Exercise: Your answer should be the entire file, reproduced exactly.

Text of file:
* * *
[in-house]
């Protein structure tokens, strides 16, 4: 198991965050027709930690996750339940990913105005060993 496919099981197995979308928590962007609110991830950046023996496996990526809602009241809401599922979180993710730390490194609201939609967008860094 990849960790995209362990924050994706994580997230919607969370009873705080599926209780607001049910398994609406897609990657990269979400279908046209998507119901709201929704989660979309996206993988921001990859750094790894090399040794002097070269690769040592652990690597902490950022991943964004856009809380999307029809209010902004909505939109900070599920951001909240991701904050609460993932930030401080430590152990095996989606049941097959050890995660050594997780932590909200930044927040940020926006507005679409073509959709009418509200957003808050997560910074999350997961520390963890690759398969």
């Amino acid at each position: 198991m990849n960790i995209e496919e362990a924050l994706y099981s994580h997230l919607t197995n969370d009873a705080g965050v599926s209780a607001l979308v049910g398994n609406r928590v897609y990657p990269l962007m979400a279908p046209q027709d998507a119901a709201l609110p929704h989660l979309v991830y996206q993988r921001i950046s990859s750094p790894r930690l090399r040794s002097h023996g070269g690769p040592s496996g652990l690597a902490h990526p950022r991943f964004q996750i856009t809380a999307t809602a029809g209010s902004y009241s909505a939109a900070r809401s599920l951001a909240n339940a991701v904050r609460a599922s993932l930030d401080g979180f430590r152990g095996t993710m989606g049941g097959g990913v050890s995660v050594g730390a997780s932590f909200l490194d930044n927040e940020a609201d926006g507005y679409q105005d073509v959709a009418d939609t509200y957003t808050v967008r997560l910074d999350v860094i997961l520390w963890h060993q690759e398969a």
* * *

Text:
[in-house]
């Protein structure tokens, strides 16, 4: 198991965050027709930690996750339940990913105005060993 496919099981197995979308928590962007609110991830950046023996496996990526809602009241809401599922979180993710730390490194609201939609967008860094 990849960790995209362990924050994706994580997230919607969370009873705080599926209780607001049910398994609406897609990657990269979400279908046209998507119901709201929704989660979309996206993988921001990859750094790894090399040794002097070269690769040592652990690597902490950022991943964004856009809380999307029809209010902004909505939109900070599920951001909240991701904050609460993932930030401080430590152990095996989606049941097959050890995660050594997780932590909200930044927040940020926006507005679409073509959709009418509200957003808050997560910074999350997961520390963890690759398969």
């Amino acid at each position: 198991m990849n960790i995209e496919e362990a924050l994706y099981s994580h997230l919607t197995n969370d009873a705080g965050v599926s209780a607001l979308v049910g398994n609406r928590v897609y990657p990269l962007m979400a279908p046209q027709d998507a119901a709201l609110p929704h989660l979309v991830y996206q993988r921001i950046s990859s750094p790894r930690l090399r040794s002097h023996g070269g690769p040592s496996g652990l690597a902490h990526p950022r991943f964004q996750i856009t809380a999307t809602a029809g209010s902004y009241s909505a939109a900070r809401s599920l951001a909240n339940a991701v904050r609460a599922s993932l930030d401080g979180f430590r152990g095996t993710m989606g049941g097959g990913v050890s995660v050594g730390a997780s932590f909200l490194d930044n927040e940020a609201d926006g507005y679409q105005d073509v959709a009418d939609t509200y957003t808050v967008r997560l910074d999350v860094i997961l520390w963890h060993q690759e398969a």